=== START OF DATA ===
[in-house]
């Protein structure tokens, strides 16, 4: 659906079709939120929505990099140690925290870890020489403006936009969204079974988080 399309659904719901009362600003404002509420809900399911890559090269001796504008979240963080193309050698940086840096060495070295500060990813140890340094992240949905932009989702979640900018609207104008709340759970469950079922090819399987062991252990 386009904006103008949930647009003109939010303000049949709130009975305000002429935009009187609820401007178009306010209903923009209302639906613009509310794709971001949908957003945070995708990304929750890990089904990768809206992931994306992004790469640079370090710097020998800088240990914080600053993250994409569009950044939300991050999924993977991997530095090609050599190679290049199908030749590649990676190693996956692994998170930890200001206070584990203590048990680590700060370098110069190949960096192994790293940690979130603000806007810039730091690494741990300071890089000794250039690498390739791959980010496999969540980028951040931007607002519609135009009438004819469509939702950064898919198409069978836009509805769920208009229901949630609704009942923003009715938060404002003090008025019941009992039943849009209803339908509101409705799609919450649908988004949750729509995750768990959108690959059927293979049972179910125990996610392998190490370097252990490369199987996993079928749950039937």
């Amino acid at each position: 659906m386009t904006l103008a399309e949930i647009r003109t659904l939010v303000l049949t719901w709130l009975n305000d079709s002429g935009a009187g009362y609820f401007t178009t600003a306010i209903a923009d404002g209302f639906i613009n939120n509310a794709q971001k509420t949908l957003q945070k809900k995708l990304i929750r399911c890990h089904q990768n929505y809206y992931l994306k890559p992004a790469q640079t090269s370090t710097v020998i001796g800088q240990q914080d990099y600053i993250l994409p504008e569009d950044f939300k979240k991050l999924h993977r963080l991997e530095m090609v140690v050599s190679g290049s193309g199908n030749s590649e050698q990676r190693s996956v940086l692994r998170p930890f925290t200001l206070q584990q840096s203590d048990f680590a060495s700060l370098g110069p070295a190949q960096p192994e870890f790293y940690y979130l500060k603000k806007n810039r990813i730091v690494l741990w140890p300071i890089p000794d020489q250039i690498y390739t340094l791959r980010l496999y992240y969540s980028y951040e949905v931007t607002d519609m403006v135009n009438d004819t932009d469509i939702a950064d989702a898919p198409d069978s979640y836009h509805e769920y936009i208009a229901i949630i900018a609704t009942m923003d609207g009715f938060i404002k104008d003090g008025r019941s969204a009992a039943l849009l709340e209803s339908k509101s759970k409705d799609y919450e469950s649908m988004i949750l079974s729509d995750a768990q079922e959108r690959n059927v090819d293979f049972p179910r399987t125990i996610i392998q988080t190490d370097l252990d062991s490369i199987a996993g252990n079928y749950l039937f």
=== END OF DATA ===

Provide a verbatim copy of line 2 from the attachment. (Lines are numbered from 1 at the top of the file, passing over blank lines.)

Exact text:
């Protein structure tokens, strides 16, 4: 659906079709939120929505990099140690925290870890020489403006936009969204079974988080 399309659904719901009362600003404002509420809900399911890559090269001796504008979240963080193309050698940086840096060495070295500060990813140890340094992240949905932009989702979640900018609207104008709340759970469950079922090819399987062991252990 386009904006103008949930647009003109939010303000049949709130009975305000002429935009009187609820401007178009306010209903923009209302639906613009509310794709971001949908957003945070995708990304929750890990089904990768809206992931994306992004790469640079370090710097020998800088240990914080600053993250994409569009950044939300991050999924993977991997530095090609050599190679290049199908030749590649990676190693996956692994998170930890200001206070584990203590048990680590700060370098110069190949960096192994790293940690979130603000806007810039730091690494741990300071890089000794250039690498390739791959980010496999969540980028951040931007607002519609135009009438004819469509939702950064898919198409069978836009509805769920208009229901949630609704009942923003009715938060404002003090008025019941009992039943849009209803339908509101409705799609919450649908988004949750729509995750768990959108690959059927293979049972179910125990996610392998190490370097252990490369199987996993079928749950039937």